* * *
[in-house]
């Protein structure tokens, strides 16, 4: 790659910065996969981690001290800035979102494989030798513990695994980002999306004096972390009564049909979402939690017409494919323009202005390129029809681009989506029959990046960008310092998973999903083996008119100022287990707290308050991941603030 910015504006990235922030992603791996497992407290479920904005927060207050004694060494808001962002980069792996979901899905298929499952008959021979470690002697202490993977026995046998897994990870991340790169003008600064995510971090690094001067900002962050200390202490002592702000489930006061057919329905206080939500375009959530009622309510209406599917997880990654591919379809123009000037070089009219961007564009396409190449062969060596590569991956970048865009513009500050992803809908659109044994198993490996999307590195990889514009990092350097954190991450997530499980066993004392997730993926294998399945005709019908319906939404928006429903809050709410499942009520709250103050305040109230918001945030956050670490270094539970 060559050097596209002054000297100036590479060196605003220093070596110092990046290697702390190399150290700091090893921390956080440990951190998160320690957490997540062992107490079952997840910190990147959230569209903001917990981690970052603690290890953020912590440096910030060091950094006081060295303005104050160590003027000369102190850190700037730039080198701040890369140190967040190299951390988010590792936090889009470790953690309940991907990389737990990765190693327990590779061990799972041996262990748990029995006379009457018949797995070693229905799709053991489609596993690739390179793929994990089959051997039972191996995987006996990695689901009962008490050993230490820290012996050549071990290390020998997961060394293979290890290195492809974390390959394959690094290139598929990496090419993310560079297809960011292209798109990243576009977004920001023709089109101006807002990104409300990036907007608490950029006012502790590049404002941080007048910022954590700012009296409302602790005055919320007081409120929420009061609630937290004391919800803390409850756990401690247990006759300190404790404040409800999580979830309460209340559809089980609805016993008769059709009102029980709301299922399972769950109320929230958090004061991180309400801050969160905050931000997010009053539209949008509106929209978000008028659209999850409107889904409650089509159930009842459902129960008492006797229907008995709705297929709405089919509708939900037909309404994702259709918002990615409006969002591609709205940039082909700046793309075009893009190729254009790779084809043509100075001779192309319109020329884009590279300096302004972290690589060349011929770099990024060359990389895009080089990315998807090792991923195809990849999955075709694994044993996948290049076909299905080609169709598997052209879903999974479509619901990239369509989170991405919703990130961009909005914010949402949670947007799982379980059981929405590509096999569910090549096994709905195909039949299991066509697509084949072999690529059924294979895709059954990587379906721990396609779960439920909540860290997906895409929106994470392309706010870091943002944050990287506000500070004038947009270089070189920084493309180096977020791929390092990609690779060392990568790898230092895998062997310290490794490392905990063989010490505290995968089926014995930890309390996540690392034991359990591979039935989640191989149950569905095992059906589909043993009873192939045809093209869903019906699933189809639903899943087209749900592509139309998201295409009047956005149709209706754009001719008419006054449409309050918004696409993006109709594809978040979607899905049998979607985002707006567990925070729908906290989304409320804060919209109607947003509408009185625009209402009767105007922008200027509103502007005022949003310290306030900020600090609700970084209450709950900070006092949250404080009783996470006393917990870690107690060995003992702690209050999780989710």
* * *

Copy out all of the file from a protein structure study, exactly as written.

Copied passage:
[in-house]
């Protein structure tokens, strides 16, 4: 790659910065996969981690001290800035979102494989030798513990695994980002999306004096972390009564049909979402939690017409494919323009202005390129029809681009989506029959990046960008310092998973999903083996008119100022287990707290308050991941603030 910015504006990235922030992603791996497992407290479920904005927060207050004694060494808001962002980069792996979901899905298929499952008959021979470690002697202490993977026995046998897994990870991340790169003008600064995510971090690094001067900002962050200390202490002592702000489930006061057919329905206080939500375009959530009622309510209406599917997880990654591919379809123009000037070089009219961007564009396409190449062969060596590569991956970048865009513009500050992803809908659109044994198993490996999307590195990889514009990092350097954190991450997530499980066993004392997730993926294998399945005709019908319906939404928006429903809050709410499942009520709250103050305040109230918001945030956050670490270094539970 060559050097596209002054000297100036590479060196605003220093070596110092990046290697702390190399150290700091090893921390956080440990951190998160320690957490997540062992107490079952997840910190990147959230569209903001917990981690970052603690290890953020912590440096910030060091950094006081060295303005104050160590003027000369102190850190700037730039080198701040890369140190967040190299951390988010590792936090889009470790953690309940991907990389737990990765190693327990590779061990799972041996262990748990029995006379009457018949797995070693229905799709053991489609596993690739390179793929994990089959051997039972191996995987006996990695689901009962008490050993230490820290012996050549071990290390020998997961060394293979290890290195492809974390390959394959690094290139598929990496090419993310560079297809960011292209798109990243576009977004920001023709089109101006807002990104409300990036907007608490950029006012502790590049404002941080007048910022954590700012009296409302602790005055919320007081409120929420009061609630937290004391919800803390409850756990401690247990006759300190404790404040409800999580979830309460209340559809089980609805016993008769059709009102029980709301299922399972769950109320929230958090004061991180309400801050969160905050931000997010009053539209949008509106929209978000008028659209999850409107889904409650089509159930009842459902129960008492006797229907008995709705297929709405089919509708939900037909309404994702259709918002990615409006969002591609709205940039082909700046793309075009893009190729254009790779084809043509100075001779192309319109020329884009590279300096302004972290690589060349011929770099990024060359990389895009080089990315998807090792991923195809990849999955075709694994044993996948290049076909299905080609169709598997052209879903999974479509619901990239369509989170991405919703990130961009909005914010949402949670947007799982379980059981929405590509096999569910090549096994709905195909039949299991066509697509084949072999690529059924294979895709059954990587379906721990396609779960439920909540860290997906895409929106994470392309706010870091943002944050990287506000500070004038947009270089070189920084493309180096977020791929390092990609690779060392990568790898230092895998062997310290490794490392905990063989010490505290995968089926014995930890309390996540690392034991359990591979039935989640191989149950569905095992059906589909043993009873192939045809093209869903019906699933189809639903899943087209749900592509139309998201295409009047956005149709209706754009001719008419006054449409309050918004696409993006109709594809978040979607899905049998979607985002707006567990925070729908906290989304409320804060919209109607947003509408009185625009209402009767105007922008200027509103502007005022949003310290306030900020600090609700970084209450709950900070006092949250404080009783996470006393917990870690107690060995003992702690209050999780989710």